The legislation includes a number of updates, such as an emphasis on strengthening the use of data-driven assessment tools—particularly to help develop local services to better meet community needs—and providing for technical support and assistance in data collection, as well as enhancing IMLS’s abilities to collaborate with other federal agencies. The reservation of funds for Services for Native Americans will be adjusted to more closely match current appropriations. IMLS will also be provided with additional tools to better meet oversight and programmatic responsibilities.

The bill also amends LSTA to give prominence to libraries’ roles as community hubs, highlighting such services as education, lifelong learning, workforce development, economic and business development, digital literacy skills, critical thinking, financial literacy skills, services for community members like caregivers and veterans, and new and emerging technology—making sure to shape language open-ended enough to provide for libraries’ technology needs down the line, whatever those might be. The language around literacies has been updated, such as adding “developing digital citizenship and the responsible use of technology” to the definition of “digital literacy” in order to address such issues as cyberbullying.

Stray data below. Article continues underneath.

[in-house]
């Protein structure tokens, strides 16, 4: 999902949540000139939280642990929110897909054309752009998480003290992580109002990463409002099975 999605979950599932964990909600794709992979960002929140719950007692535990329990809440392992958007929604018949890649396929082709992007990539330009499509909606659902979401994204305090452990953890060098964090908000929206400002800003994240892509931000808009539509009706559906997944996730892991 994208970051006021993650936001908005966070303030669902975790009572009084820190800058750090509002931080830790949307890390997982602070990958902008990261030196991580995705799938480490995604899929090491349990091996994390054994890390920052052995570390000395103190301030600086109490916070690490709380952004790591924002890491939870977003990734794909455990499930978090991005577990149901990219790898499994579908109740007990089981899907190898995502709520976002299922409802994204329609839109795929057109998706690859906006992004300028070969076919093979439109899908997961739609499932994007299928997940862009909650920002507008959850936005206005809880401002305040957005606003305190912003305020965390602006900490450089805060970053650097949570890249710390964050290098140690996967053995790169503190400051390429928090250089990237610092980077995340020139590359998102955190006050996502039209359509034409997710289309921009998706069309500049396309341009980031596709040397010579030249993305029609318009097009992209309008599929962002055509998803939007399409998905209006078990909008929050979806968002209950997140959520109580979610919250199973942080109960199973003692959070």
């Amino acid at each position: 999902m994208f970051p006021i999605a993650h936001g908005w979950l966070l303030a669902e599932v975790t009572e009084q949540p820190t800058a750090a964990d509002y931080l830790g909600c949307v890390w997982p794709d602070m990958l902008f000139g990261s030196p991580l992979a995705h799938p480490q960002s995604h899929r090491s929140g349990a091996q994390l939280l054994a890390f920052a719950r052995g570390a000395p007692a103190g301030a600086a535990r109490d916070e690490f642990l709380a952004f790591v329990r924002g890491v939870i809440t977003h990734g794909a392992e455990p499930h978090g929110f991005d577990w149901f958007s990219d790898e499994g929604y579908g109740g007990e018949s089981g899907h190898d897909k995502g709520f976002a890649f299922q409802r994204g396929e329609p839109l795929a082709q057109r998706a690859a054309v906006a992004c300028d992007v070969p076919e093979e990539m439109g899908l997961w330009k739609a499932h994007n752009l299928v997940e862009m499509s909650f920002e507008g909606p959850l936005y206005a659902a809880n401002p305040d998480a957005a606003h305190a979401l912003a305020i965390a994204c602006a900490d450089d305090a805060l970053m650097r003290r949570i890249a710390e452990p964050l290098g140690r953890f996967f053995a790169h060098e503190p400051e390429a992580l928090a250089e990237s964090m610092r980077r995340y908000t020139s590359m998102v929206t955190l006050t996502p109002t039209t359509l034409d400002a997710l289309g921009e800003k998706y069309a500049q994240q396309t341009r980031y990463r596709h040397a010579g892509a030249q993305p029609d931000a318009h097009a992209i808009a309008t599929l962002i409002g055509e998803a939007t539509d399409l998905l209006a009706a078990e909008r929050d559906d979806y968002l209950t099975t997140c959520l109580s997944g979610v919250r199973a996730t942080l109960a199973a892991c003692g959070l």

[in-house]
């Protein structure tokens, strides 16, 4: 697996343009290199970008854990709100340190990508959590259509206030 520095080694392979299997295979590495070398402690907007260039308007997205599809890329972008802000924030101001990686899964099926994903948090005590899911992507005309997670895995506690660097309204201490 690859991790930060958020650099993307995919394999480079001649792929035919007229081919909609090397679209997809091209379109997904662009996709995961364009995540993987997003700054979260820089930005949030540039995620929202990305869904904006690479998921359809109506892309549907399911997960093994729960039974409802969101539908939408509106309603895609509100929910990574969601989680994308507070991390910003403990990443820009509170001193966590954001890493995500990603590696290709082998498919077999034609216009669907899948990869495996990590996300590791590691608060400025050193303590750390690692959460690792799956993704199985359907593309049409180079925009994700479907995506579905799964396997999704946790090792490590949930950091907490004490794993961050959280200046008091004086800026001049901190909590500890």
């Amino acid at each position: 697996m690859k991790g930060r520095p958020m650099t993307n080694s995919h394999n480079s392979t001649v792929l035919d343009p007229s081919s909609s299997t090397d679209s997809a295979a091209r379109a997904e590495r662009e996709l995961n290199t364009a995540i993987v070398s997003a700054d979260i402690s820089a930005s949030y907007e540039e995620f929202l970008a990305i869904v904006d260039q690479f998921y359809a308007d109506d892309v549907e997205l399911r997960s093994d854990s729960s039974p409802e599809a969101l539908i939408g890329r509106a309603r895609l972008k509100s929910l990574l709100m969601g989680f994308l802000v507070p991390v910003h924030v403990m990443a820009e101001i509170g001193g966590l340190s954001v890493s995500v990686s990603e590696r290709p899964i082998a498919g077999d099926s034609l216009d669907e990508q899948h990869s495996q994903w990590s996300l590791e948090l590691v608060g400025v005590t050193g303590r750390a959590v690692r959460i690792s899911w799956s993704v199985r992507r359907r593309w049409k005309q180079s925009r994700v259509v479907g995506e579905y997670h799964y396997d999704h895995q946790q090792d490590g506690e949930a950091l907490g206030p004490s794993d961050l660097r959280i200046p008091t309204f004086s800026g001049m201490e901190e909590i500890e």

Greater emphasis is given to recruiting and training the next generation of library and information science professionals from diverse and underrepresented backgrounds, and to leadership grant funds that serve a range of library types in geographically diverse areas. In addition, after the hurricanes and wildfires of 2017, the legislation clarifies that grant funds can be used toward helping libraries get back online in the event of disasters to help serve their communities.

Language has also been revised to create more consistency between the bill’s provisions for libraries and museums.

The bill was read twice and referred to the Committee on Health, Education, Labor, and Pensions. It must pass both the Senate and the House before it can be sent to the president to be signed into law.


Although both chambers have recommended that the FY18 national budget provide funding for IMLS, final funding bills have not yet passed Congress. ALA’s Washington Office continues to advocate for support for IMLS, and in the meantime hopes to help bring in additional cosponsors in the Senate for MLSA to show support for the bill. (Reed’s office also wants to work with representatives to introduce companion legislation in the House.)

At the moment, debate and dialog in Congress are focused on the budget, health insurance, Deferred Action for Childhood Arrivals (DACA), and a possible government shutdown and sequester. This is a good moment for library advocates to generate enthusiasm for bipartisan support of MLSA, so that when those items are settled, the bill can move forward. Calls and email from library supporters helped a letter to the Appropriations Subcommittee on Labor, Health and Human Services, and Education written by Reed and Collins in May 2017, seeking $186.6 million for LSTA programs, garner 45 signatures from their fellow senators—a record level of support.